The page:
I was a teenager when the wall came down. A lot of the information I received about life in East Germany when I was young, especially in school, was straightforwardly propaganda; to this day I'm not really sure how much that was really reflective of life there and how much was not.
posted by Dip Flash at 5:35 AM on November 19, 2014 [5 favorites]


Or technically, Ostalgie, RobotVoodooPower.
posted by bitter-girl.com at 6:40 AM on November 19, 2014 [2 favorites]


The West had Pepsi while the East had bland communist soda is not a very enlightening critique.
posted by destro at 6:55 AM on November 19, 2014 [3 favorites]


I'd love to hear more experiences and personal opinion from German Mefites...
posted by alasdair at 7:07 AM on November 19, 2014 [7 favorites]


A poll conducted a few years ago showed that a majority of eastern Germans thought the GDR was pretty ok.

Lots of things are pretty OK but become not OK when people are forbidden from leaving them.
posted by ocschwar at 7:37 AM on November 19, 2014 [4 favorites]


I'd love to hear more experiences and personal opinion from German Mefites...

I would too.
posted by freakazoid at 7:51 AM on November 19, 2014 [3 favorites]


Or technically, Ostalgie, RobotVoodooPower.

lol, the editorializing in that article is hilariously unsubtle.
posted by en forme de poire at 8:11 AM on November 19, 2014


A poll conducted a few years ago showed that a majority of eastern Germans thought the GDR was pretty ok.

I would note that phenomena is not limited to East Germany. Lots of former Eastern Bloc countries' publics express fondness for the way that things used to be. Hell, many are even nostalgic for Stalin's reign.

I wonder, as I do thinking about my own political preferences, how much of this is a combination of Stockholm syndrome and youth nostalgia.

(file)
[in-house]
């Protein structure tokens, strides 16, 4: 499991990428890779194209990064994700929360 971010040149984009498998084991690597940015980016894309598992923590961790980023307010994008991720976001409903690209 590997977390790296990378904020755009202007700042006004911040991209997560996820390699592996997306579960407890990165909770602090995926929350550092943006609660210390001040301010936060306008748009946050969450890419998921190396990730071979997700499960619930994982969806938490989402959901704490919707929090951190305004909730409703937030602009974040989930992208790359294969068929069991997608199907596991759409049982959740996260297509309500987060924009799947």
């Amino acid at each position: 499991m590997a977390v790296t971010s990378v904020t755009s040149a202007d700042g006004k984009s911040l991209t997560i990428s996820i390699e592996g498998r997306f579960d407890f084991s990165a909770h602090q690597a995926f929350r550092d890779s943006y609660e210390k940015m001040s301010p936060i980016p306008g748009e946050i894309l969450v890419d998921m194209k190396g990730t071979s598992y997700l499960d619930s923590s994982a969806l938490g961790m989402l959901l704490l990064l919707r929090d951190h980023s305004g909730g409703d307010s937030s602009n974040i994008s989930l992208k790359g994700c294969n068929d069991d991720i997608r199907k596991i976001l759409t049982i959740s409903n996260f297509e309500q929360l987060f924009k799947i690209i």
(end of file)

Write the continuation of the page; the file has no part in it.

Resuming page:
A lot of the Eastern Bloc countries have gone through transitions that could be generously described as mixed successes. Take Russia for example. The country is now a neoliberal petro-oligarch gay-bashing Putin-state. There are many things that the USSR can be justly criticized for, but I find it unsurprising that in many respects some that lived under it prefer it as the lesser of two evils. One interesting data point in this regard is the sudden sharp drop in male life expectancy coinciding with the crumbling of the Soviet Union.

To paraphrase Chomsky (I can't find the source at the moment), these preferences are "not so much nostalgia for the past as fear for the future." The state under the USSR used to provide guarantees regarding equality, health care, education, employment, etc. (Imperfect assurances though they may have been, of course.) Looking towards the future where all those benefits are uncertain, might you not prefer a system under which they would be reinstated?
posted by Noisy Pink Bubbles at 8:57 AM on November 19, 2014 [4 favorites]


Somewhat related
posted by ThatFuzzyBastard at 11:22 AM on November 19, 2014


Great post, thanks! I thought the differences in gender equality were particularly interesting. I've been living in western Germany (Frankfurt) for the past 1.5 years and while I consider Germans generally to be very progressive and forward-thinking, it seems to me that there don't always seem to be the same career opportunities for women, particularly for mothers. I think stay-at-home mothers are much more common here, and is even expected to an extent if you have younger kids. (on preview, what lollusc said).

Finally, I think one problem with this sort of research (which I'm sure the researchers have tried to account for somehow) is the big difference in poverty level and unemployment even today in the two regions.

I had the same thought, given that the Eastern German states continue to have comparatively high unemployment and low GDP long after reunification.
posted by photo guy at 11:47 AM on November 19, 2014


photo guy: I read a number of things about how East Germany actively and (comparatively) dramatically promoted women in the workforce. The GDR was especially aggressive about supporting working mothers, though there was still pervasive discrimination in promotions — partly because women tended not to join the party, and weren't welcome to do so. West Germany was significantly more conservative than the rest of Europe in its attitude to women working outside the home. In fact, there was an active East-German-led feminist movement after reunification that arose when the more misogynistic West-German policies and attitudes to reproductive health and childcare started to affect women's lives, and a lot of the female leaders in modern Germany grew up in the East where attitudes towards their career aspirations were (at least relatively) more positive.
posted by you're a kitty! at 12:47 PM on November 19, 2014 [4 favorites]